This Day in . . .
303rd Bomb Group (H) History

June 6th    

June 6, 1942
303rd BG: LtCol John H. Sutherland was appointed as Commanding Officer of the 303rd BG(H).

June 6, 1943
8th AF: The detachment of the 416th Night Fighter Squadron, VIII Fighter Command training with the RAF at Bristol, England with Beaufighters returns to its base at Honiley, England.

June 6, 1944
303rd BG (H) Combat Mission No. 172
1st Mission

Target: Bridge at Caen, France
Crews Dispatched: 34
Length of Mission: 5 hours, 10 minutes
Bomb Load: 12 x 500 lb G.P. & 2 x 1,000 G.P. bombs
Bombing Altitude: 16,000 ft
View Mission Report

June 6, 1944
303rd BG (H) Combat Mission No. 173
2nd Mission

Target: Bridge at Caen, France
Crews Dispatched: 6
Length of Mission: 4 hours, 45 minutes
Bomb Load: 6 x 1,000 lb G.P. bombs
Bombing Altitudes: 14,000 to 17,000 ft
View Mission Report

June 6, 1944
303rd BG (H) Combat Mission No. 174
3rd Mission

Target: City area of Vire, France &
Bridge at Conde-Sur-Noireau, France
Crews Dispatched: 36
Length of Mission: 5 hours, 15 minutes
Bomb Load: 12 x 500 lb M44 & M43 & RDX bombs
Bombing Altitude: 16,300, 14,000 & 13,400 ft
View Mission Report

June 6, 1944
STRATEGIC OPERATIONS 8th AF: The 8th AF reaches its top strength as the 493rd Bombardment Group (Heavy) becomes operational, making a total of 40 heavy bomber groups now operational. Heavy bombers fly 4 missions in support of the Normandy invasion: 1. Mission 394: At first light, 659 of 882 B-17s and 418 of 543 B-24s hit coastal targets in the area of the invasion beaches between Le Havre and Cherbourg; overcast and inability of the bombers to locate (or absence of) PFF leaders causes failure of some units to attack; 1 B-24 is lost, 1 B-24 is damaged beyond repair and 14 B-17s and 1 B-24 are damaged; 12 airmen are KIA, 2 WIA and 13 MIA. 2. Mission 394: The second mission strikes at transportation chokepoints in towns immediately around the assault area; total cloud cover causes 84 B-17s and 259 B-24s dispatched to return with their bombs but 37 B-24s manage to bomb secondary target of Argentan; 2 B-24s are lost and 1 B-17 is damaged; no casualties. 3. Mission 395: The third mission is dispatched against the important communications center of Caen; 58 of 73 B-24s bomb through overcast skies without loss. 4. Mission 395: Transportation chokepoints in towns immediately S and E of the assault area are the objectives of the fourth mission; 325 of 409 B-17s and 125 of 300 B-24s hit targets including Vire, Saint-Lo, Coutances, Falaise, Lisieux, Thury-Harcourt, Pont-l'Eveque, Argentan, and Conde-sur-Noireau; 1 B-24 is lost, 1 B-24 is damaged beyond repair and 11 B-24s and 5 B-17s are damaged; 10 airmen are KIA. In all, 1,729 bombers drop 3,596 tons of bombs during D-Day. The VIII Fighter Command has the threefold mission of escorting bombers, attacking any movement toward the assault area, and protecting Allied shipping. The fighters fly 1,880 sorties including fighter-bomber attacks against 17 bridges, 10 marshalling yards, and a variety of other targets including convoy, railroad cars, siding, rail and highway junctions, tunnel, and a dam. Very little air opposition is encountered. The fighters claim 26-0-8 Luftwaffe aircraft in the air and 4-0-9 on the ground. Also destroyed are 21 locomotives and 2 carloads of ammunition. Numerous targets are damaged including locomotives, trucks, tank cars, armored vehicles, goods carriers, barges, and tugboats. Targets attacked with unreported results include warehouses, radar towers, barracks, troops, artillery, staff cars, 85 trains, and a variety of other targets. 25 fighters are lost. Mission 396: During the night, 12 B-17s drop leaflets in France and the Low Countries.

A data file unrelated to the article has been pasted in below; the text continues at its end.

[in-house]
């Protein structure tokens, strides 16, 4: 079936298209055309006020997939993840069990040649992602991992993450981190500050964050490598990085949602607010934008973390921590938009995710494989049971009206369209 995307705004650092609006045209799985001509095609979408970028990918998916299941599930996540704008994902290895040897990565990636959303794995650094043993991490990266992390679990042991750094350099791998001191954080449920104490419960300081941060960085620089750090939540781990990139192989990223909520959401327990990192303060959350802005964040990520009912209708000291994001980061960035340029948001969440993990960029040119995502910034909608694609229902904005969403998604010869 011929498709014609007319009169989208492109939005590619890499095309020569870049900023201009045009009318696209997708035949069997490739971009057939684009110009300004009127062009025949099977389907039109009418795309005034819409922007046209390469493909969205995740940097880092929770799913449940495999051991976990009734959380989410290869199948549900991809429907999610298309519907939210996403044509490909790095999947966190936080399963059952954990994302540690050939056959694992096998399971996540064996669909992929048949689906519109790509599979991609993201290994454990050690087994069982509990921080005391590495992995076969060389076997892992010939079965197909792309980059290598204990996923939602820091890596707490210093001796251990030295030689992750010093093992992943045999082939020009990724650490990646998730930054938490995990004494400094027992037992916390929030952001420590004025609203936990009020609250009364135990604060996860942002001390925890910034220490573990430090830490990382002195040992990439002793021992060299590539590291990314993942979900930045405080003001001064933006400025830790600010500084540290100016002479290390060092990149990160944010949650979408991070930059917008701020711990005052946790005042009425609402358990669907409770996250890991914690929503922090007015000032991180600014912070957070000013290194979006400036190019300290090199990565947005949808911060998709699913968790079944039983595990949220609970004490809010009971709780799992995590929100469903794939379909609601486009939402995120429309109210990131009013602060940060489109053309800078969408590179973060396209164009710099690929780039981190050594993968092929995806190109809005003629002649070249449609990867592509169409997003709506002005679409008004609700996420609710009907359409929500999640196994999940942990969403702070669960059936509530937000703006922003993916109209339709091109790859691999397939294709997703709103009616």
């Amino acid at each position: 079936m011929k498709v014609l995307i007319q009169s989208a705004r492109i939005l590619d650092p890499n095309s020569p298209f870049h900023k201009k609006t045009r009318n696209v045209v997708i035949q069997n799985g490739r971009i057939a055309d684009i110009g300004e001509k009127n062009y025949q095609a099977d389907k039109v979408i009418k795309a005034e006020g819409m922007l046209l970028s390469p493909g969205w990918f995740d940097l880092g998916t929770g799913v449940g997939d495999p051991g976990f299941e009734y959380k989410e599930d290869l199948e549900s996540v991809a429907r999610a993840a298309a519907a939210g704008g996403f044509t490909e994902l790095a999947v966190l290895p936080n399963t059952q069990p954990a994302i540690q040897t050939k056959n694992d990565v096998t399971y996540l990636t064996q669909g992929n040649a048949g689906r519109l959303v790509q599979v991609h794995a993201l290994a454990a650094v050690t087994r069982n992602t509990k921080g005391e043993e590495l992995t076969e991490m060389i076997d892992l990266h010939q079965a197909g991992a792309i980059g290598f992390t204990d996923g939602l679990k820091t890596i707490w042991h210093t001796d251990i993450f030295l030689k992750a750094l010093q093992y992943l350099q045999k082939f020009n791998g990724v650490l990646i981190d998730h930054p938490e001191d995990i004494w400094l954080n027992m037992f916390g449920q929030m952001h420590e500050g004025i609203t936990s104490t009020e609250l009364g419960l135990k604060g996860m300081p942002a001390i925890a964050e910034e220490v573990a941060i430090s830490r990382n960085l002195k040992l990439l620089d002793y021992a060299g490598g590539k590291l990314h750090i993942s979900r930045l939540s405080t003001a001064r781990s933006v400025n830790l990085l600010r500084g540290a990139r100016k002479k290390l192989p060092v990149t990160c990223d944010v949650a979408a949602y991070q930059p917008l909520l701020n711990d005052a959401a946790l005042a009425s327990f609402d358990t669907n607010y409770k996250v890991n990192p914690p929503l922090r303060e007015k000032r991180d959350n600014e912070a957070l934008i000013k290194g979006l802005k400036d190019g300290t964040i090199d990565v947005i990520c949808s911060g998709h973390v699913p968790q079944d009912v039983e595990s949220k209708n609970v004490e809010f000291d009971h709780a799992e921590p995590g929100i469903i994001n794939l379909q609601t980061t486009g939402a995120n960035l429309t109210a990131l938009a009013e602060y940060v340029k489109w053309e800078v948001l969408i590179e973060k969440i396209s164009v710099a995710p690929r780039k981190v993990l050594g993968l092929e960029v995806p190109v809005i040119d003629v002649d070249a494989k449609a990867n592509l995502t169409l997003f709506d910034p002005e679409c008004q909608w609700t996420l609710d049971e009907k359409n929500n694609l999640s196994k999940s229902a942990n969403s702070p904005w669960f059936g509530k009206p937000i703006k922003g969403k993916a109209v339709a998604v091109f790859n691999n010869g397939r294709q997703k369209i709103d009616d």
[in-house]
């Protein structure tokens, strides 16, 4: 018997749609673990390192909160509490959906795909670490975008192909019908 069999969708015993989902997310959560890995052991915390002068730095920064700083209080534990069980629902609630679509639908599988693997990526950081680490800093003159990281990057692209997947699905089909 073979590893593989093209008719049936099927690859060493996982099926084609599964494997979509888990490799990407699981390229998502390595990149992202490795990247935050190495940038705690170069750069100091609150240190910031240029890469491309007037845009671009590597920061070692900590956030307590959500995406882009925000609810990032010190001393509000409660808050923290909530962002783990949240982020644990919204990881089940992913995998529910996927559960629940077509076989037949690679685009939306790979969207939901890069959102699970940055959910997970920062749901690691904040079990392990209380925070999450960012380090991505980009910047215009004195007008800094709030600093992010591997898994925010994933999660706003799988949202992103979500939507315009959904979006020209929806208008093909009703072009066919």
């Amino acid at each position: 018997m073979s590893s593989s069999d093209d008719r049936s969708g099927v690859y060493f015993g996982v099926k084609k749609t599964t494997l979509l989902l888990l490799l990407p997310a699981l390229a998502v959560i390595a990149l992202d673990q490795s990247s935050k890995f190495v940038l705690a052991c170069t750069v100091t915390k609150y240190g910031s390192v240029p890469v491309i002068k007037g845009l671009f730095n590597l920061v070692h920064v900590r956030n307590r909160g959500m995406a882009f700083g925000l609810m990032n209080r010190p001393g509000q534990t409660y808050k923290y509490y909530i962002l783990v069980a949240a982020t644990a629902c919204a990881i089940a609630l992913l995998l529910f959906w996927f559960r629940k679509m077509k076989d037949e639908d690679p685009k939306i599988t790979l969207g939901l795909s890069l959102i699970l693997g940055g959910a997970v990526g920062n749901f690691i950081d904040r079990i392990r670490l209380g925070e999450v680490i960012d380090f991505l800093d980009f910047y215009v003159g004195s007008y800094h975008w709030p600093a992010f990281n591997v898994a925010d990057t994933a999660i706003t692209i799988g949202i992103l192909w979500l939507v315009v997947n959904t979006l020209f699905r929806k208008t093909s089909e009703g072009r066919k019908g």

June 6, 1944
Mission requirements were changed from 30 to 35 missions. The 30-mission tour would apply only to combat crewmen who had completed 30 missions prior to this date.

8th AF history extracted from Jack McKillop's USAAF Combat Chronology

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